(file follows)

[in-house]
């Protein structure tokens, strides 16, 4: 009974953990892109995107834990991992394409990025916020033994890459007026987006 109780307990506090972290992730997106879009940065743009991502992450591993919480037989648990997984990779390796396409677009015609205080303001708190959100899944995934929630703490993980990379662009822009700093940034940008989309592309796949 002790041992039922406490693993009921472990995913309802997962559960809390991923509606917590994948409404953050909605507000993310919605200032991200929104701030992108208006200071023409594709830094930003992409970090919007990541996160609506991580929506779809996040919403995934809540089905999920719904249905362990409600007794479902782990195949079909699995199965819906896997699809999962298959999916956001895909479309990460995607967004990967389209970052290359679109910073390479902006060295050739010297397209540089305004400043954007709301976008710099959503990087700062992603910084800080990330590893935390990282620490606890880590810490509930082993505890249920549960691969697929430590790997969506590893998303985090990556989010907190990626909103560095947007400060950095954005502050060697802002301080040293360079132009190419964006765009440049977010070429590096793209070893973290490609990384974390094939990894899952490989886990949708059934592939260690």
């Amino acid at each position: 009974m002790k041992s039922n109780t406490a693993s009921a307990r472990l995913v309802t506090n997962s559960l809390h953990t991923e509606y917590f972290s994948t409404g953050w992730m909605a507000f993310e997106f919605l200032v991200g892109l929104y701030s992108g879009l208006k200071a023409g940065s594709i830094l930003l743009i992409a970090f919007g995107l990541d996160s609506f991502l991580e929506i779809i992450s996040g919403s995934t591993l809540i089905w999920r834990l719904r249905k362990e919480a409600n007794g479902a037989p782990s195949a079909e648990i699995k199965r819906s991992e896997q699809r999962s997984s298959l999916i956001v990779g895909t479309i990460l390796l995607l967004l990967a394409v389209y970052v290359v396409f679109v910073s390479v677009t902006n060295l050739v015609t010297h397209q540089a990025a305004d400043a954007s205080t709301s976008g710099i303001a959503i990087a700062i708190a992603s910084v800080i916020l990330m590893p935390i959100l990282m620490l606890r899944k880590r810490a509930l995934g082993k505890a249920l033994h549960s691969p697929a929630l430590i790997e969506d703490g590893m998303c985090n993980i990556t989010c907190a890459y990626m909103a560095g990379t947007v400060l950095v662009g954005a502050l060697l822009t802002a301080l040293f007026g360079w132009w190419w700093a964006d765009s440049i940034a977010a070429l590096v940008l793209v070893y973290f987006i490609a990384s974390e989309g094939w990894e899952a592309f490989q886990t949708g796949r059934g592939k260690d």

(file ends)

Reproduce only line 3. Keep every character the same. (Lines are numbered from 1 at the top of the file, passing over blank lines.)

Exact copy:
């Amino acid at each position: 009974m002790k041992s039922n109780t406490a693993s009921a307990r472990l995913v309802t506090n997962s559960l809390h953990t991923e509606y917590f972290s994948t409404g953050w992730m909605a507000f993310e997106f919605l200032v991200g892109l929104y701030s992108g879009l208006k200071a023409g940065s594709i830094l930003l743009i992409a970090f919007g995107l990541d996160s609506f991502l991580e929506i779809i992450s996040g919403s995934t591993l809540i089905w999920r834990l719904r249905k362990e919480a409600n007794g479902a037989p782990s195949a079909e648990i699995k199965r819906s991992e896997q699809r999962s997984s298959l999916i956001v990779g895909t479309i990460l390796l995607l967004l990967a394409v389209y970052v290359v396409f679109v910073s390479v677009t902006n060295l050739v015609t010297h397209q540089a990025a305004d400043a954007s205080t709301s976008g710099i303001a959503i990087a700062i708190a992603s910084v800080i916020l990330m590893p935390i959100l990282m620490l606890r899944k880590r810490a509930l995934g082993k505890a249920l033994h549960s691969p697929a929630l430590i790997e969506d703490g590893m998303c985090n993980i990556t989010c907190a890459y990626m909103a560095g990379t947007v400060l950095v662009g954005a502050l060697l822009t802002a301080l040293f007026g360079w132009w190419w700093a964006d765009s440049i940034a977010a070429l590096v940008l793209v070893y973290f987006i490609a990384s974390e989309g094939w990894e899952a592309f490989q886990t949708g796949r059934g592939k260690d």